This story is an exasperating illustration of a situation when there is a not-quite-so-fine-line between a change in plans and fraud. The world’s zero interest rate policy has incented many investors not to look carefully before they leap.
Global investors who in 2013 thought they were lending a state-owned company $850 million to buy a tuna fishing fleet learned within months that the funds had been diverted to buy ships for the navy. Two years later, they were told Mozambique intended to restructure the bonds, because the fishing company’s revenue wasn’t holding up. Now, they are learning that Credit Suisse Group AG, which led the bond sale with a Russian bank, had made another sizable loan to Mozambique around the same time of the original bond sale.
The end result is that Mozambique is deeper in debt, paying higher interest on the new restructured bonds and weathering a downgrade of its credit rating to “selective default.” Investors are left with bonds that are likely worth less than they thought before learning about the other loans. And there still isn’t much to show in the way of tuna.
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The bonds were sold by a company called Empresa Mocambicana de Atum, or Ematum, over several months in 2013 ending in September. A preliminary offering document for the bonds gave a short description of how the proceeds would be used — for “the fishery activity of tuna and other fish resources” — and included no financial projections, according to a copy of the document reviewed by The Wall Street Journal. Fund managers said they invested in the deal without much knowledge of how the fishing company would operate because they trusted in the government guarantee backing the bonds. Later in September, however, the contractor to build the tuna boats announced it also would be building expensive military speedboats. In public budgetary documents, the government said it had decided to split the funds into commercial and noncommercial uses.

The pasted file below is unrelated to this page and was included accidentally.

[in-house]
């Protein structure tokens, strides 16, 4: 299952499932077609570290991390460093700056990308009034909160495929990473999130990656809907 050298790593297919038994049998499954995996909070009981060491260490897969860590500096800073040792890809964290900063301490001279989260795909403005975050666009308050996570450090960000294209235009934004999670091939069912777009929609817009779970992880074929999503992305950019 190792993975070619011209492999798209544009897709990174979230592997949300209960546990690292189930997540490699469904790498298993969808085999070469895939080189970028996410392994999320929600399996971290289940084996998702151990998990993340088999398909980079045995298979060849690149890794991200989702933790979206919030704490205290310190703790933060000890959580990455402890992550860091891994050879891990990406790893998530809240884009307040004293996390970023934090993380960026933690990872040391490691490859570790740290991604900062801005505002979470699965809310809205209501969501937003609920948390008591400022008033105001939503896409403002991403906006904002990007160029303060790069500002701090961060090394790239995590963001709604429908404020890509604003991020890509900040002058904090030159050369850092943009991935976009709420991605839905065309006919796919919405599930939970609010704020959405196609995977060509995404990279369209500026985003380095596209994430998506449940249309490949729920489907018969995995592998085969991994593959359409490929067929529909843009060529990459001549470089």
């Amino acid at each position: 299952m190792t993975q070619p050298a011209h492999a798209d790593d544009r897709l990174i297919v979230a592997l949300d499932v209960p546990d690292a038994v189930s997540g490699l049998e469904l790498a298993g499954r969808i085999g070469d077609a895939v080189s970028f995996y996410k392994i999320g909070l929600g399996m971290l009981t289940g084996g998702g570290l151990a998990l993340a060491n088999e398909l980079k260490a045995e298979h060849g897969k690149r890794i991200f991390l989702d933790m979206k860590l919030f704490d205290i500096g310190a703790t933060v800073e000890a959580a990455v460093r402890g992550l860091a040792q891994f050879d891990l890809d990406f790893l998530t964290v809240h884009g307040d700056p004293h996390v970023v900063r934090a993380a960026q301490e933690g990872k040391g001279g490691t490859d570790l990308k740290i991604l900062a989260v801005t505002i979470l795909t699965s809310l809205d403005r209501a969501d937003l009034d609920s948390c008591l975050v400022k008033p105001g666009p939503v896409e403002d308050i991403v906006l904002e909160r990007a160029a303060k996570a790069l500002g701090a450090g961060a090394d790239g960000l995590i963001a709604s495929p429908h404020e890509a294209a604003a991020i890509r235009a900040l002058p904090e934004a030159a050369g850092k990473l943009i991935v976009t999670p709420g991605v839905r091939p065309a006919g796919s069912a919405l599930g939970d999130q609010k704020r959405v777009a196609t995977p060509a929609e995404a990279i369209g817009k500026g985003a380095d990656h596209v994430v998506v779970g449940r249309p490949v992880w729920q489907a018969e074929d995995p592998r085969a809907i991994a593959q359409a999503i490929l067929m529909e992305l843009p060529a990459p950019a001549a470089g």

Investors who spoke with the finance minister said they were told the country always thought the proceeds could be used for equipment to protect the tuna fleet. Meanwhile, Ematum was pulling in at most 5% of the tuna it had expected, according to bond investor Marco Ruijer, who reviewed the company’s financial statements. In June 2015, the government announced plans to restructure the debt.
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What the investors didn’t know is that in 2013, Credit Suisse and VTB had lent $622 million to another state-owned company called Proindicus SA to fund the purchases of navy ships and radar installations to protect against piracy, a person familiar with the loans said. The following year, the bank approached investors about expanding the loan to as much as $900 million, the person said. Credit Suisse didn’t tell the tuna bondholders about the loans until March 24, a day after the bulk of them had approved the restructuring in an early vote, people familiar with the matter said. The disclosure was triggered by a downgrade from S&P on March 15 that tripped a clause making the loans immediately repayable, one of the people said.